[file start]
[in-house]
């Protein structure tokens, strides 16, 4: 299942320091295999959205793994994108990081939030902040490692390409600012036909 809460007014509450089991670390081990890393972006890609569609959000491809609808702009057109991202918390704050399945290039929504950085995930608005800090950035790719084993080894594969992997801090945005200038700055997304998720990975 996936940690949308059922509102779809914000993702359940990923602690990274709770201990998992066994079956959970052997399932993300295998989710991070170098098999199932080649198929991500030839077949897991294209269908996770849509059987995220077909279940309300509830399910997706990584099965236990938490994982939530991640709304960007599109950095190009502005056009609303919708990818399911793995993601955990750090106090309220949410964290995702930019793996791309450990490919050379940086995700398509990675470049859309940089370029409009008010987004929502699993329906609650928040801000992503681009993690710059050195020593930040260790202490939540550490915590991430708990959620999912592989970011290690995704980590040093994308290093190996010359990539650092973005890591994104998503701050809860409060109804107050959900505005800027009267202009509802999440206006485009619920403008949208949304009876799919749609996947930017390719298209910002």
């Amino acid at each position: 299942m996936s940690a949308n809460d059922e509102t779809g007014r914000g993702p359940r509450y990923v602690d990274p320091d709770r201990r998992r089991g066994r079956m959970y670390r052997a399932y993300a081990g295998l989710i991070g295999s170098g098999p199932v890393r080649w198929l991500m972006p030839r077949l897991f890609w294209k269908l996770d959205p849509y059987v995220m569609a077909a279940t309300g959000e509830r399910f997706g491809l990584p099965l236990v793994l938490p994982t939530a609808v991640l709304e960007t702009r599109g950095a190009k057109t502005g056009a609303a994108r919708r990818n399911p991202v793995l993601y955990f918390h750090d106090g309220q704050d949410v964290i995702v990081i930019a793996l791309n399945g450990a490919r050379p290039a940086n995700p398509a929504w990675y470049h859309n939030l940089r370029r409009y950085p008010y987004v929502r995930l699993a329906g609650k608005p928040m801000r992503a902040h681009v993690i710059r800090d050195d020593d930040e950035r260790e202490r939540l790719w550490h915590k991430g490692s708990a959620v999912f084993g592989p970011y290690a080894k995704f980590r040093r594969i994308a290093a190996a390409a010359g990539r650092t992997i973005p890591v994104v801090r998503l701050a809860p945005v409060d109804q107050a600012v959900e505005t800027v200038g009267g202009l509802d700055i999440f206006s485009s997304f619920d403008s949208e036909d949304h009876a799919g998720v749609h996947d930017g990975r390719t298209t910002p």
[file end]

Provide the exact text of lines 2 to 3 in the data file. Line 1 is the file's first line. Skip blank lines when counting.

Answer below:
């Protein structure tokens, strides 16, 4: 299942320091295999959205793994994108990081939030902040490692390409600012036909 809460007014509450089991670390081990890393972006890609569609959000491809609808702009057109991202918390704050399945290039929504950085995930608005800090950035790719084993080894594969992997801090945005200038700055997304998720990975 996936940690949308059922509102779809914000993702359940990923602690990274709770201990998992066994079956959970052997399932993300295998989710991070170098098999199932080649198929991500030839077949897991294209269908996770849509059987995220077909279940309300509830399910997706990584099965236990938490994982939530991640709304960007599109950095190009502005056009609303919708990818399911793995993601955990750090106090309220949410964290995702930019793996791309450990490919050379940086995700398509990675470049859309940089370029409009008010987004929502699993329906609650928040801000992503681009993690710059050195020593930040260790202490939540550490915590991430708990959620999912592989970011290690995704980590040093994308290093190996010359990539650092973005890591994104998503701050809860409060109804107050959900505005800027009267202009509802999440206006485009619920403008949208949304009876799919749609996947930017390719298209910002």
């Amino acid at each position: 299942m996936s940690a949308n809460d059922e509102t779809g007014r914000g993702p359940r509450y990923v602690d990274p320091d709770r201990r998992r089991g066994r079956m959970y670390r052997a399932y993300a081990g295998l989710i991070g295999s170098g098999p199932v890393r080649w198929l991500m972006p030839r077949l897991f890609w294209k269908l996770d959205p849509y059987v995220m569609a077909a279940t309300g959000e509830r399910f997706g491809l990584p099965l236990v793994l938490p994982t939530a609808v991640l709304e960007t702009r599109g950095a190009k057109t502005g056009a609303a994108r919708r990818n399911p991202v793995l993601y955990f918390h750090d106090g309220q704050d949410v964290i995702v990081i930019a793996l791309n399945g450990a490919r050379p290039a940086n995700p398509a929504w990675y470049h859309n939030l940089r370029r409009y950085p008010y987004v929502r995930l699993a329906g609650k608005p928040m801000r992503a902040h681009v993690i710059r800090d050195d020593d930040e950035r260790e202490r939540l790719w550490h915590k991430g490692s708990a959620v999912f084993g592989p970011y290690a080894k995704f980590r040093r594969i994308a290093a190996a390409a010359g990539r650092t992997i973005p890591v994104v801090r998503l701050a809860p945005v409060d109804q107050a600012v959900e505005t800027v200038g009267g202009l509802d700055i999440f206006s485009s997304f619920d403008s949208e036909d949304h009876a799919g998720v749609h996947d930017g990975r390719t298209t910002p």